Barbara Warmbein | 12 November 2015[gallery ids="35324,35319,35320,35322,35321,35323,35317"] The German research centre DESY opened its doors to the public on 7 November, a day now known as DESY DAY. More than 18000 visitors came to see real accelerators, braving long queues and Hamburg drizzle to walk through parts of the European XFEL, PETRA or HERA accelerators, to visit DESY's workshops and partner labs on campus, learn about vacuum, magnetism, cryo technology, molecular biology, crystal and much more. Some of them even discovered the Higgs, which was roaming around on campus, happy to be photographed. At the stand of DESY's linear collider groups, visitor could try a magnetic linear accelerator, cable a detector prototype and even play electron in an accelerator tunnel. In a mocked up linac tunnel stretching a couple of metres and ending in a crash mat, children accelerated like electrons in a cavity and even had their average speed measured. "We recorded every of the approximately 3000 runs," explained Marc Wenskat of DESY's linear collider accelerator group, one of more than 1200 volunteers who tirelessly explained to visitors what they do all day, and why. "Considering that most kids had more than one go, we estimate that some 1500 kids visited our stand – probably about equal to the number of children on site!" For the next open day - planned again to coincide with Hamburg's Night of Science in two years - the team is considering to turn the crash mat into a calorimeter to measure the runner's impact and make it even more of a linear collider experience. All images: Axel Heimken, DESY/European XFEL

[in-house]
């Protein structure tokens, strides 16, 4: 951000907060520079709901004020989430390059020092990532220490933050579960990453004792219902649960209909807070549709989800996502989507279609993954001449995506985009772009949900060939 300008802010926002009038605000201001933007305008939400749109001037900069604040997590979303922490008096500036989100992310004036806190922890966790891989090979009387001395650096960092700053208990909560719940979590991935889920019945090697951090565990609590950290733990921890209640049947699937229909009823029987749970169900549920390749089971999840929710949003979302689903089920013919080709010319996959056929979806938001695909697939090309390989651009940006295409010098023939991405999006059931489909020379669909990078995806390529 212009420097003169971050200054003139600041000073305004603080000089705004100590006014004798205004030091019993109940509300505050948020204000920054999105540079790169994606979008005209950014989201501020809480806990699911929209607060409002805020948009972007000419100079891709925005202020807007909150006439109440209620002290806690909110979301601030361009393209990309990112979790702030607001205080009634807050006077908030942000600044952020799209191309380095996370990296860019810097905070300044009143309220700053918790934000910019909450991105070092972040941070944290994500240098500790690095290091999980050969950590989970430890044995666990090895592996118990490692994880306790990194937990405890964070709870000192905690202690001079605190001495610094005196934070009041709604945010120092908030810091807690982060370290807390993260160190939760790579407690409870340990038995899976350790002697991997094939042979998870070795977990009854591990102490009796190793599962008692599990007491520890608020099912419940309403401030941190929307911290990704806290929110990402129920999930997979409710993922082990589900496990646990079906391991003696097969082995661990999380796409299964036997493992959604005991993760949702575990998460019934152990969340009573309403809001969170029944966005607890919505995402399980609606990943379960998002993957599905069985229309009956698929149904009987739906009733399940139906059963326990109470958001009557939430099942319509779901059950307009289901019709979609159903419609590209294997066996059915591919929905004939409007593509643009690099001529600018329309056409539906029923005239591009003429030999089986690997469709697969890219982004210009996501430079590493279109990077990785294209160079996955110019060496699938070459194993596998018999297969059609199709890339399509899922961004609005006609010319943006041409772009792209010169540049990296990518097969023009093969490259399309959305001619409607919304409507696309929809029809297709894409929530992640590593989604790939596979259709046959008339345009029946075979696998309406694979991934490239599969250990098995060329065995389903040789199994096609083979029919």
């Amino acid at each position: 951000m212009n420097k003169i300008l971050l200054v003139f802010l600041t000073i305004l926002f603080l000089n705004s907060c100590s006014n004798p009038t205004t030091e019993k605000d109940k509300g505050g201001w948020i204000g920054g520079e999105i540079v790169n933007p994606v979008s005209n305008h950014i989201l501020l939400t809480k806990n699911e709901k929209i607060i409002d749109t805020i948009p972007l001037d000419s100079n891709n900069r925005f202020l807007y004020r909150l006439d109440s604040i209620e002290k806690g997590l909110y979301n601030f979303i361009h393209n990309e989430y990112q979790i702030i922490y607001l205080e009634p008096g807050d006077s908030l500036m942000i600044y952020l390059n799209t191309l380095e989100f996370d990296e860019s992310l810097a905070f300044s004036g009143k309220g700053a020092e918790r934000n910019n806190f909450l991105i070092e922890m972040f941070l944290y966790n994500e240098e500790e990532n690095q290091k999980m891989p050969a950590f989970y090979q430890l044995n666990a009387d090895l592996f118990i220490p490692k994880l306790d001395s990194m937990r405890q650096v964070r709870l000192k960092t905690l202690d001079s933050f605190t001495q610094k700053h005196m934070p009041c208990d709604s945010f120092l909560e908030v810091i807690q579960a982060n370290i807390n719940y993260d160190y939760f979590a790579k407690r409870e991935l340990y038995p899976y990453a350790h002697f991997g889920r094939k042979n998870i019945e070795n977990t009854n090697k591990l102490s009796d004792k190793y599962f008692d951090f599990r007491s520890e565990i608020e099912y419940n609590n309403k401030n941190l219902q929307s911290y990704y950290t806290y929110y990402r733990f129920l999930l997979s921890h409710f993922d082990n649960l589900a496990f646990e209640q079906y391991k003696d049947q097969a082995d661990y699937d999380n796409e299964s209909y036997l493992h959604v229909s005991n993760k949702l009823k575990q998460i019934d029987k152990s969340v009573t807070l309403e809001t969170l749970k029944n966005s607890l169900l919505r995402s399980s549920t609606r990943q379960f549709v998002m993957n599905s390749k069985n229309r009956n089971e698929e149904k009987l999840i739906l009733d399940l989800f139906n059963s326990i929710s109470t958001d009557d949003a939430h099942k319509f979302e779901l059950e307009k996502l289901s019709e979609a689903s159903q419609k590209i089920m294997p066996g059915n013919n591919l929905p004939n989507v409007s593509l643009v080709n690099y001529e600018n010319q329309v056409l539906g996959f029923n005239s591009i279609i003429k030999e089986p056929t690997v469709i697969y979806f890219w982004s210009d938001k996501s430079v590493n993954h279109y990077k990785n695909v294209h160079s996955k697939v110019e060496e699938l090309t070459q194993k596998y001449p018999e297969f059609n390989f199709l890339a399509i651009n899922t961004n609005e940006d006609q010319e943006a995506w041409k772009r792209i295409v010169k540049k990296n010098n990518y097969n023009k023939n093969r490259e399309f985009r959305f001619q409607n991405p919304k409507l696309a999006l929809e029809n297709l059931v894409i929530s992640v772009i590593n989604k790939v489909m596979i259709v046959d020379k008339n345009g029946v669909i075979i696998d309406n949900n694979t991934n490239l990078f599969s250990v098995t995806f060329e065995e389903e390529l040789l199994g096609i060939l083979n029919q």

Category: Image of the week | Tagged: accelerator R&D, DESY, DESYDAY, detector R&D, European XFEL